Kingfisher Pond

As the WOW program began to have a noticeable impact on Utah’s wood duck population, there became a greater demand placed on expanding the efforts to place the already successful artificial nesting cavities in areas that would become host to the programs pioneering hens. Having seen growth in dump nesting throughout the programs scattered sites, expansion was at the forefront of the WOW program interests. Additionally, we were starting to receive an increased interest in the WOW Eagle Scout Service Project (ESSP), which quickly began taking in nearly 12 boxes a month. In the summer of 2008, Jack Renzel, retired Directer of the Northern Region Division of Wildlife Resources office, and long time supporter to wood ducks and the WOW program, told me of a pond that was situated right in the heart of Weber County’s most robust wood duck habitat, named the Kingfisher Pond. Surrounded by a canopy of cottonwoods, this pond was a pearl. The pond is located just behind Fort Buenaventura which is adjacent to the Weber River. As these types of projects go, timing was everything. Several phone calls and a briefing of the success and intent behind this program, I was able to secure permission to proceed with the installation of a series of wood duck nesting boxes at Kingfisher Pond. At the same time, I was working with a local scoutmaster in Riverdale, with a young man in line to produce a dozen wooden boxes. In the spring of 2009, fifteen WOW program volunteers met on a rainy morning to help Corban ESSP #35, finish his Eagle Scout Service Project.

As volunteers began to sink the poles that support these boxes, we quickly came to realize that we were fighting a bed of large rock and liner at the base of the pond, making the boxes somewhat unstable. This left me very concerned as to the long term effects that seasonal driving wind and rain, along with winter’s shifting ice would have on these somewhat flimsy poles due to their footings. As it turns out, my concerns were valid, the elements began to take their toll and we lost a few boxes due to them losing stability and tipping over; staying ahead of this became a full time task and something had to be done. At the same time, nest usage took off, showing immediate nesting success in the first season. 2010 brought even more success with growth in boxes nested in there at Kingfisher. additionally, we discovered that one of the nesting hens was previously banded during Utah’s first wood duck banding effort, where 44 wood ducks were banded in 2009. Later in the 2010 nesting season, I discovered yet another banded hen nesting there on Kingfisher Pond.

As fate would have it, the banded hen was nesting in what is referred to as a pole-over-land. In theory, the galvanized poles render the boxes predator proof, but somehow the resident raccoon mastered the art of climbing the 2″ pole . The racoon’s constant harassment forced the hen to eventually abandon her nest. Even then, this raccoon continued working the box over, nearly destroying the box.


Over the next season, the local raccoon population had mastered the art and were now up and down these poles like a team of electrical linemen. To make matters worse, the high waters caused by spring run off in 2011 left us unable to respond to the needs of many of the project areas, so the remaining boxes on Kingfisher Pond were effected by this 100 Year high run-off. Once the water levels receded, it became apparent that we needed to re-engineer this nesting project. To the drawing boards I went devising a plan that would work in the given habitat. Later that summer i was contacted by a young man and his scout leader looking for a suitable ESSP; I told them have we got a deal for you. Late that fall, Cameron Cox ESSP #74, completed his project, providing us with the perfect rendition of 10 nesting pole supports.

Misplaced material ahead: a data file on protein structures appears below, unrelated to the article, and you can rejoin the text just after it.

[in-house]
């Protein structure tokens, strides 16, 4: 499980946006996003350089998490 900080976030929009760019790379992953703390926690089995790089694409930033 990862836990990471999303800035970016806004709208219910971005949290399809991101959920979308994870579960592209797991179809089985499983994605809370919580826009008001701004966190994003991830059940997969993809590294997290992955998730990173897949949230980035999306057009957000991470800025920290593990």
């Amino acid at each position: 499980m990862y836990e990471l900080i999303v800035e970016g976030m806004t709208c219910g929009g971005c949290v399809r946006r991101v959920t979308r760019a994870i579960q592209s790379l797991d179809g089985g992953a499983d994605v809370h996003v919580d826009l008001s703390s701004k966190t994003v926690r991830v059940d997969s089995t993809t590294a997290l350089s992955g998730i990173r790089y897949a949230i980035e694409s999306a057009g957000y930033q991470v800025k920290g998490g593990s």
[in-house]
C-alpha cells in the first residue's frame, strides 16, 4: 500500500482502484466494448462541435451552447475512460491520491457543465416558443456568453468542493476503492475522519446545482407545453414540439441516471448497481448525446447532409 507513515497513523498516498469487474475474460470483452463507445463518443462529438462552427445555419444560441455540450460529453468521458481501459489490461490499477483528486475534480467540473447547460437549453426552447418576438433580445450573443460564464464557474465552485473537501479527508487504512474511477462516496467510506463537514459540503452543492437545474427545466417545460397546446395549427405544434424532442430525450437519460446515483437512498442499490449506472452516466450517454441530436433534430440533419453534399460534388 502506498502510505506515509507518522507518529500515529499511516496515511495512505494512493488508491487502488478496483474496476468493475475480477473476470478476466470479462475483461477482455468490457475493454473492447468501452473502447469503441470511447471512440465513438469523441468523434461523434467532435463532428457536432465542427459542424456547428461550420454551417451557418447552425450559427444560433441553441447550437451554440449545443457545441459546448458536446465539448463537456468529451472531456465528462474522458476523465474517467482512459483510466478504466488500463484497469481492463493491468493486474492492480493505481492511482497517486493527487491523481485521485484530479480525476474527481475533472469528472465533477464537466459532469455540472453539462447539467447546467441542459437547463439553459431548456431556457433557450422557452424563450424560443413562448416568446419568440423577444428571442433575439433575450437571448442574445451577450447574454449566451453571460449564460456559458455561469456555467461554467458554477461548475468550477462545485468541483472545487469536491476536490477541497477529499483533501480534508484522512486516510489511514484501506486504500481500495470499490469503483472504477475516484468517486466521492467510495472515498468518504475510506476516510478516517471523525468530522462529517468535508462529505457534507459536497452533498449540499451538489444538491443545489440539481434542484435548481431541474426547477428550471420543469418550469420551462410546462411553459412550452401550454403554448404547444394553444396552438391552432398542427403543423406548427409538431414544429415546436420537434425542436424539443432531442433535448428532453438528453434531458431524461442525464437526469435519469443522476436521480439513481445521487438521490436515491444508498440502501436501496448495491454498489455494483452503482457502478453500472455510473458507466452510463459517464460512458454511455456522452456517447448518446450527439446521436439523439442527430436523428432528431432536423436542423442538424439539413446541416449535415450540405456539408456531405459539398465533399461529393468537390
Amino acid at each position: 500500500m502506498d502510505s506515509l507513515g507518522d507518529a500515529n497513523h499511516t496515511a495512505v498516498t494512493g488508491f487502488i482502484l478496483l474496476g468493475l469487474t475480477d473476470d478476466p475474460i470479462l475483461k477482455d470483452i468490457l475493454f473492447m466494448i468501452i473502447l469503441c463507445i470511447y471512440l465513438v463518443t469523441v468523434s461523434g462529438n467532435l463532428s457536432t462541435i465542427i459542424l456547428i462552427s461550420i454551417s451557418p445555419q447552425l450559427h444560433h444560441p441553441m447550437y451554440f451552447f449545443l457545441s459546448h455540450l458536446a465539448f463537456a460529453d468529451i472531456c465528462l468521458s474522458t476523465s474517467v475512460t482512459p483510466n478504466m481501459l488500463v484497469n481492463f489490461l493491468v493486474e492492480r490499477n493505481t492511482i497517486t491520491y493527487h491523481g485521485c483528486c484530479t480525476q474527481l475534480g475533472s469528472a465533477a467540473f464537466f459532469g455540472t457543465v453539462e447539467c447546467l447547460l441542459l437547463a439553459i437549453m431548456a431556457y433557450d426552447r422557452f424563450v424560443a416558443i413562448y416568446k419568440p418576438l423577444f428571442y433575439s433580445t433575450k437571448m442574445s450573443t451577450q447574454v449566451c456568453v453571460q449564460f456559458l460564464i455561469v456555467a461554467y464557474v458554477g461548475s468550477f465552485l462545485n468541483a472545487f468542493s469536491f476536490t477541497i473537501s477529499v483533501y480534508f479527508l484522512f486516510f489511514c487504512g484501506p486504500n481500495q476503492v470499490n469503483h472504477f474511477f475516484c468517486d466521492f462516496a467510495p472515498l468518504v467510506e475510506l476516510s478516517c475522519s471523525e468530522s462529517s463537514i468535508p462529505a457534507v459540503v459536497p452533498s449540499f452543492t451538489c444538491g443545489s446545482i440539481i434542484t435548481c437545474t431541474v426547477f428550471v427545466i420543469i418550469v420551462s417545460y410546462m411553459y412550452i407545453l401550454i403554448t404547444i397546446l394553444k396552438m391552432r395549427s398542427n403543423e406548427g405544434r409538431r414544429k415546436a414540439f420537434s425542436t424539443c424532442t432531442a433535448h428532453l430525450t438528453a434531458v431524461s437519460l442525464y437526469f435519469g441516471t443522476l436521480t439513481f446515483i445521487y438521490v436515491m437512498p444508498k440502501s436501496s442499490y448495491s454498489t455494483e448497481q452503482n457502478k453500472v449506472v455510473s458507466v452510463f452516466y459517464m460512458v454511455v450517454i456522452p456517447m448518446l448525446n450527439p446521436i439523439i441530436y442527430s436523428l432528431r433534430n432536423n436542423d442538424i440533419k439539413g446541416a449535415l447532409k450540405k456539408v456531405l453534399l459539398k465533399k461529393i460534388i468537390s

now spring of 2012 and the nesting season was just around the corner, again the trusty WOW volunteers came to the table to offer their services in moving these 150 pound tires of cement to their resting place. In the center was a sleeved pipe, exact in dimensions to securely hold the 1 3/8″ top-rail (now standard in WOW’s materials list), having learned from the prior predator issues on this project. Lugging these monsters out into the pond was no small feat for these gent’s. As it came time to replace the prior high-water-stressed boxes, we decided to utilize the remaining boxes from Erik Heras ESSP #55, and his monster contribution of 30 plastic wood duck boxes. We had six set aside purposefully for this project, and now able to deploy.

Given the increased visibility of the Kingfisher Pond, being accessed by Ogden’s Parkway Trail system, outdoor enthusiasts as well as the birding community now have the opportunity to view and photograph one of the Wasatch Front’s most successful wood duck nesting project sites. This project is a culmination of 4 ESSP’s, and what wondrous site it is, WOW. Just days after placement, these newly placed nesting boxes have already begun to show signs of wood duck visitation.

With the addition of the plastic boxes, there is a prime opportunity to study the usage rates of plastic verses wood, so two wooden boxes from Zack Wixom ESSP#81 were also introduced in key habitat to allow for these effects to be studied on Kingfisher Pond.

To bring this project to a close, hundreds of hours and nearly $2,500 dollars worth of materials properly placed have this project ready for a red-carpet inspection. A huge thanks to all parties involved, and to Weber County Parks for hosting these efforts.


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